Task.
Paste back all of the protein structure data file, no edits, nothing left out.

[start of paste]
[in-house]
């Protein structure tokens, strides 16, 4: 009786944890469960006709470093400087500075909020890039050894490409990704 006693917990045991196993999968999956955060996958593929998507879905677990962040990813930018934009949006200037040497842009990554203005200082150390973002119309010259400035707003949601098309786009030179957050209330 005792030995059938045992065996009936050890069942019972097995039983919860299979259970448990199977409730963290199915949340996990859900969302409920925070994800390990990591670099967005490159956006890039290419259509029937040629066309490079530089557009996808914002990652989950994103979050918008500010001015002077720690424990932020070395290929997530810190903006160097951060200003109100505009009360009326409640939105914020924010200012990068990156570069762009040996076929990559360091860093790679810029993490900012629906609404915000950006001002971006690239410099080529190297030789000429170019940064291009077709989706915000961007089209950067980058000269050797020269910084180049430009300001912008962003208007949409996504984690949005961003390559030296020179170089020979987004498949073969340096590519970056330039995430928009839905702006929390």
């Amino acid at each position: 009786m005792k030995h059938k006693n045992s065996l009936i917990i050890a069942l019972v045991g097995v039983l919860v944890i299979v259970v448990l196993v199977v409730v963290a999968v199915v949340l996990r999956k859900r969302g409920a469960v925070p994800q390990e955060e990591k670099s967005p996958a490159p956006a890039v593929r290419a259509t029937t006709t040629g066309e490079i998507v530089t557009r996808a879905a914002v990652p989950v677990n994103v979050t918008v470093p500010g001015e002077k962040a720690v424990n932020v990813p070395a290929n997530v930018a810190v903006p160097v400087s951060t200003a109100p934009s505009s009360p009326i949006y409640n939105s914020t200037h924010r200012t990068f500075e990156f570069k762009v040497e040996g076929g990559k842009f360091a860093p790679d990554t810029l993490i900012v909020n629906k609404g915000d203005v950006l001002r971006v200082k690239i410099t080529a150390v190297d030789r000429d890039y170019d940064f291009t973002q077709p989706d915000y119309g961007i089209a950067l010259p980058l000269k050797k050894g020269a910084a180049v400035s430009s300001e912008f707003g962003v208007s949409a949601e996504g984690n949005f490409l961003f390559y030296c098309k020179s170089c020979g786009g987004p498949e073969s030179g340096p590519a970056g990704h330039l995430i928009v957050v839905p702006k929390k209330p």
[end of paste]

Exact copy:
[in-house]
């Protein structure tokens, strides 16, 4: 009786944890469960006709470093400087500075909020890039050894490409990704 006693917990045991196993999968999956955060996958593929998507879905677990962040990813930018934009949006200037040497842009990554203005200082150390973002119309010259400035707003949601098309786009030179957050209330 005792030995059938045992065996009936050890069942019972097995039983919860299979259970448990199977409730963290199915949340996990859900969302409920925070994800390990990591670099967005490159956006890039290419259509029937040629066309490079530089557009996808914002990652989950994103979050918008500010001015002077720690424990932020070395290929997530810190903006160097951060200003109100505009009360009326409640939105914020924010200012990068990156570069762009040996076929990559360091860093790679810029993490900012629906609404915000950006001002971006690239410099080529190297030789000429170019940064291009077709989706915000961007089209950067980058000269050797020269910084180049430009300001912008962003208007949409996504984690949005961003390559030296020179170089020979987004498949073969340096590519970056330039995430928009839905702006929390």
């Amino acid at each position: 009786m005792k030995h059938k006693n045992s065996l009936i917990i050890a069942l019972v045991g097995v039983l919860v944890i299979v259970v448990l196993v199977v409730v963290a999968v199915v949340l996990r999956k859900r969302g409920a469960v925070p994800q390990e955060e990591k670099s967005p996958a490159p956006a890039v593929r290419a259509t029937t006709t040629g066309e490079i998507v530089t557009r996808a879905a914002v990652p989950v677990n994103v979050t918008v470093p500010g001015e002077k962040a720690v424990n932020v990813p070395a290929n997530v930018a810190v903006p160097v400087s951060t200003a109100p934009s505009s009360p009326i949006y409640n939105s914020t200037h924010r200012t990068f500075e990156f570069k762009v040497e040996g076929g990559k842009f360091a860093p790679d990554t810029l993490i900012v909020n629906k609404g915000d203005v950006l001002r971006v200082k690239i410099t080529a150390v190297d030789r000429d890039y170019d940064f291009t973002q077709p989706d915000y119309g961007i089209a950067l010259p980058l000269k050797k050894g020269a910084a180049v400035s430009s300001e912008f707003g962003v208007s949409a949601e996504g984690n949005f490409l961003f390559y030296c098309k020179s170089c020979g786009g987004p498949e073969s030179g340096p590519a970056g990704h330039l995430i928009v957050v839905p702006k929390k209330p």